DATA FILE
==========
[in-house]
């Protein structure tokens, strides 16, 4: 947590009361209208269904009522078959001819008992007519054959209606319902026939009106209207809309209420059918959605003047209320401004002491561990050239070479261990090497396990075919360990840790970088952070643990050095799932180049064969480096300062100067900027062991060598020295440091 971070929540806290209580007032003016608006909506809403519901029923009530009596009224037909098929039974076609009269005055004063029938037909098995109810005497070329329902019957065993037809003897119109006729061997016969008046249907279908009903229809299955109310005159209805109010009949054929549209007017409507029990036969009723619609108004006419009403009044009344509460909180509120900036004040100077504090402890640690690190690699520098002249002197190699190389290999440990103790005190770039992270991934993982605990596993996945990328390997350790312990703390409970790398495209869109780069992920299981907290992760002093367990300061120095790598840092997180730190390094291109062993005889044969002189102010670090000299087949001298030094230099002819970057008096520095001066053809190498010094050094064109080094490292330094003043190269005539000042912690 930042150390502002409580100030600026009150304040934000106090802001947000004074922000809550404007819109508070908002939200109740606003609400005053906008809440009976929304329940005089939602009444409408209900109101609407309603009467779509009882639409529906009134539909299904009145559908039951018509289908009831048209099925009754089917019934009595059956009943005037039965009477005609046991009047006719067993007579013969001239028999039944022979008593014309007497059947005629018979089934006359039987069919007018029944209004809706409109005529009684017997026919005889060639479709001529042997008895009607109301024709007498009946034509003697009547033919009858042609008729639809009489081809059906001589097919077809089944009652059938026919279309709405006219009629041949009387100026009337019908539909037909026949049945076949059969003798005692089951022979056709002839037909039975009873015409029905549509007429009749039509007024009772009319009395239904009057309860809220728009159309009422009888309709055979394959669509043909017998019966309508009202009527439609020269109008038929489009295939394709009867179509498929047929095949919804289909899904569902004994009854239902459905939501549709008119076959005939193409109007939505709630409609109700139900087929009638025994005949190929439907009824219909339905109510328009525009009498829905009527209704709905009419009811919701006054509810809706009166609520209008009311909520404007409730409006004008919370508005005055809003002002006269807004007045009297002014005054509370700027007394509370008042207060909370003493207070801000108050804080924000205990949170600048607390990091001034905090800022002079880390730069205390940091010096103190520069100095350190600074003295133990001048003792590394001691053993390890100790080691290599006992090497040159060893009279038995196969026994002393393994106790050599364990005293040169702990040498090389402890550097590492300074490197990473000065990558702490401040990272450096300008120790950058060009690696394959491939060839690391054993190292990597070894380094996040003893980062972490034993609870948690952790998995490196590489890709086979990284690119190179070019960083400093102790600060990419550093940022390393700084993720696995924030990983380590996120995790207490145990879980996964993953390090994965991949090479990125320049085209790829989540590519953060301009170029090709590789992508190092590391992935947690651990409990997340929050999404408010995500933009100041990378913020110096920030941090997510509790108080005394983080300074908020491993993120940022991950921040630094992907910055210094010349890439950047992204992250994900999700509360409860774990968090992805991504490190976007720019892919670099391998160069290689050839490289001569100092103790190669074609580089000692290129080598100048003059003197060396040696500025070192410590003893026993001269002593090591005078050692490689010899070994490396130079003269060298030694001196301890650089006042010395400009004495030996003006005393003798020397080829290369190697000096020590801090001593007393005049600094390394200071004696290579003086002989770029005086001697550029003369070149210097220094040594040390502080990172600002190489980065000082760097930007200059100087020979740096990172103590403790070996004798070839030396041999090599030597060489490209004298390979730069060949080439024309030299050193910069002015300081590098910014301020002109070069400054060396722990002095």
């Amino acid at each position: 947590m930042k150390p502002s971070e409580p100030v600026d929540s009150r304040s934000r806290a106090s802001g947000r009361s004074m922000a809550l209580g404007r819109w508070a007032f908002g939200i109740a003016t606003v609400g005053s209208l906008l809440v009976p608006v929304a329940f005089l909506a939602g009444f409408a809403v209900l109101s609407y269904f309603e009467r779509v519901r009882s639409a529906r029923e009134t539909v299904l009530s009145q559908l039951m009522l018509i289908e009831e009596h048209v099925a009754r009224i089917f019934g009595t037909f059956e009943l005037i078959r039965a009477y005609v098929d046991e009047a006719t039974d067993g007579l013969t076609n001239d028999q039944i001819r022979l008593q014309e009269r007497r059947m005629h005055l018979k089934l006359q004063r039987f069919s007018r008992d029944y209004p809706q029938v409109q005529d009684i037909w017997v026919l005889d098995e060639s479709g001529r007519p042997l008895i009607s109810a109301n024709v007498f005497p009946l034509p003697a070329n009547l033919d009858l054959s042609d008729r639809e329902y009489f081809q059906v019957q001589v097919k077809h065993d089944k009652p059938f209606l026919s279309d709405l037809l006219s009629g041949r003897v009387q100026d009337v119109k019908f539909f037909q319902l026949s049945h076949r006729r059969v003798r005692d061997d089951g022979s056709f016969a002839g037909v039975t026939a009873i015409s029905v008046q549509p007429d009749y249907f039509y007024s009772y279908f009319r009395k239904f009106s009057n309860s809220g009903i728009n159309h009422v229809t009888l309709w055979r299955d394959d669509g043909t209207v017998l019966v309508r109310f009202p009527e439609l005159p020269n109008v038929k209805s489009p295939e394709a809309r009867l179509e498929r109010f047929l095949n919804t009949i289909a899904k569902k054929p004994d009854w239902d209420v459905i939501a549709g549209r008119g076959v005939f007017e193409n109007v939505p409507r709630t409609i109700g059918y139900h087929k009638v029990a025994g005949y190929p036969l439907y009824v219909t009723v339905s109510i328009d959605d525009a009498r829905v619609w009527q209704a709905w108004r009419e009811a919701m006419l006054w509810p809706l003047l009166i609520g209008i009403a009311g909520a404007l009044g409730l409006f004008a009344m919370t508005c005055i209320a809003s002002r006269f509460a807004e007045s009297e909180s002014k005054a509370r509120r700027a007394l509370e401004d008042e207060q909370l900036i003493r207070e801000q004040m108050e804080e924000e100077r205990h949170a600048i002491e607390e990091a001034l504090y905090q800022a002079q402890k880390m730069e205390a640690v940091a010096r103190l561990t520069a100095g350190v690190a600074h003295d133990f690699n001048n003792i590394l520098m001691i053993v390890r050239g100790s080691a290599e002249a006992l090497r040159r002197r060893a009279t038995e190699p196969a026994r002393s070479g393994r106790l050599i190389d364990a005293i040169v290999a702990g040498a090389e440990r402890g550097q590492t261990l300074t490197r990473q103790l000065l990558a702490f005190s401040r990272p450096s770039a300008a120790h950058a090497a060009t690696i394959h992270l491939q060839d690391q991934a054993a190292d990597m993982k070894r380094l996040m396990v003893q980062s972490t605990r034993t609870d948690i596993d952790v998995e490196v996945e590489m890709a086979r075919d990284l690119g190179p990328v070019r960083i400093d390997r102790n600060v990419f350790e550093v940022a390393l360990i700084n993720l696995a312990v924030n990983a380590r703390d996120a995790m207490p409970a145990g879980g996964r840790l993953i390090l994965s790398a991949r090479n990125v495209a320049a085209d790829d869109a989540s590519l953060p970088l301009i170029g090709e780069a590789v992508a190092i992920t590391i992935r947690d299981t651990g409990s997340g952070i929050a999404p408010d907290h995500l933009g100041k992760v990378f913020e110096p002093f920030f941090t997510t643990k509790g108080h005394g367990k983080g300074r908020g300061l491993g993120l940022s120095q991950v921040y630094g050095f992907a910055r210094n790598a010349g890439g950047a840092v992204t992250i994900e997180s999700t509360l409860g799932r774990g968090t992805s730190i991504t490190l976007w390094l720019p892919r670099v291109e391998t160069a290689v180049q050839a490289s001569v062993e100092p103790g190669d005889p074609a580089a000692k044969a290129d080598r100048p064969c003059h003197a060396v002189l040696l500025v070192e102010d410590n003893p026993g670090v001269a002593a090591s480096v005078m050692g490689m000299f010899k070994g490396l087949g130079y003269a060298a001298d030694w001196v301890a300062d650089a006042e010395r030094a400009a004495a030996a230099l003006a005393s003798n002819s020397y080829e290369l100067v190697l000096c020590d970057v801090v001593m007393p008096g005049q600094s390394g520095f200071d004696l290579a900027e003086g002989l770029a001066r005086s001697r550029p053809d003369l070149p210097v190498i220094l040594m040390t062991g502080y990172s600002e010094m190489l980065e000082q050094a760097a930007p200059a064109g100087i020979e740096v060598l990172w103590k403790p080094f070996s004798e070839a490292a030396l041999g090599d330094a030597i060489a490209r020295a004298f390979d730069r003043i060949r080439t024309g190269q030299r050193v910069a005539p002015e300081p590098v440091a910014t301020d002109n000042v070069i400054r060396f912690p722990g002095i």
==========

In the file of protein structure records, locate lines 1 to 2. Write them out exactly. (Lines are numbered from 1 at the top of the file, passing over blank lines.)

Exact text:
[in-house]
């Protein structure tokens, strides 16, 4: 947590009361209208269904009522078959001819008992007519054959209606319902026939009106209207809309209420059918959605003047209320401004002491561990050239070479261990090497396990075919360990840790970088952070643990050095799932180049064969480096300062100067900027062991060598020295440091 971070929540806290209580007032003016608006909506809403519901029923009530009596009224037909098929039974076609009269005055004063029938037909098995109810005497070329329902019957065993037809003897119109006729061997016969008046249907279908009903229809299955109310005159209805109010009949054929549209007017409507029990036969009723619609108004006419009403009044009344509460909180509120900036004040100077504090402890640690690190690699520098002249002197190699190389290999440990103790005190770039992270991934993982605990596993996945990328390997350790312990703390409970790398495209869109780069992920299981907290992760002093367990300061120095790598840092997180730190390094291109062993005889044969002189102010670090000299087949001298030094230099002819970057008096520095001066053809190498010094050094064109080094490292330094003043190269005539000042912690 930042150390502002409580100030600026009150304040934000106090802001947000004074922000809550404007819109508070908002939200109740606003609400005053906008809440009976929304329940005089939602009444409408209900109101609407309603009467779509009882639409529906009134539909299904009145559908039951018509289908009831048209099925009754089917019934009595059956009943005037039965009477005609046991009047006719067993007579013969001239028999039944022979008593014309007497059947005629018979089934006359039987069919007018029944209004809706409109005529009684017997026919005889060639479709001529042997008895009607109301024709007498009946034509003697009547033919009858042609008729639809009489081809059906001589097919077809089944009652059938026919279309709405006219009629041949009387100026009337019908539909037909026949049945076949059969003798005692089951022979056709002839037909039975009873015409029905549509007429009749039509007024009772009319009395239904009057309860809220728009159309009422009888309709055979394959669509043909017998019966309508009202009527439609020269109008038929489009295939394709009867179509498929047929095949919804289909899904569902004994009854239902459905939501549709008119076959005939193409109007939505709630409609109700139900087929009638025994005949190929439907009824219909339905109510328009525009009498829905009527209704709905009419009811919701006054509810809706009166609520209008009311909520404007409730409006004008919370508005005055809003002002006269807004007045009297002014005054509370700027007394509370008042207060909370003493207070801000108050804080924000205990949170600048607390990091001034905090800022002079880390730069205390940091010096103190520069100095350190600074003295133990001048003792590394001691053993390890100790080691290599006992090497040159060893009279038995196969026994002393393994106790050599364990005293040169702990040498090389402890550097590492300074490197990473000065990558702490401040990272450096300008120790950058060009690696394959491939060839690391054993190292990597070894380094996040003893980062972490034993609870948690952790998995490196590489890709086979990284690119190179070019960083400093102790600060990419550093940022390393700084993720696995924030990983380590996120995790207490145990879980996964993953390090994965991949090479990125320049085209790829989540590519953060301009170029090709590789992508190092590391992935947690651990409990997340929050999404408010995500933009100041990378913020110096920030941090997510509790108080005394983080300074908020491993993120940022991950921040630094992907910055210094010349890439950047992204992250994900999700509360409860774990968090992805991504490190976007720019892919670099391998160069290689050839490289001569100092103790190669074609580089000692290129080598100048003059003197060396040696500025070192410590003893026993001269002593090591005078050692490689010899070994490396130079003269060298030694001196301890650089006042010395400009004495030996003006005393003798020397080829290369190697000096020590801090001593007393005049600094390394200071004696290579003086002989770029005086001697550029003369070149210097220094040594040390502080990172600002190489980065000082760097930007200059100087020979740096990172103590403790070996004798070839030396041999090599030597060489490209004298390979730069060949080439024309030299050193910069002015300081590098910014301020002109070069400054060396722990002095």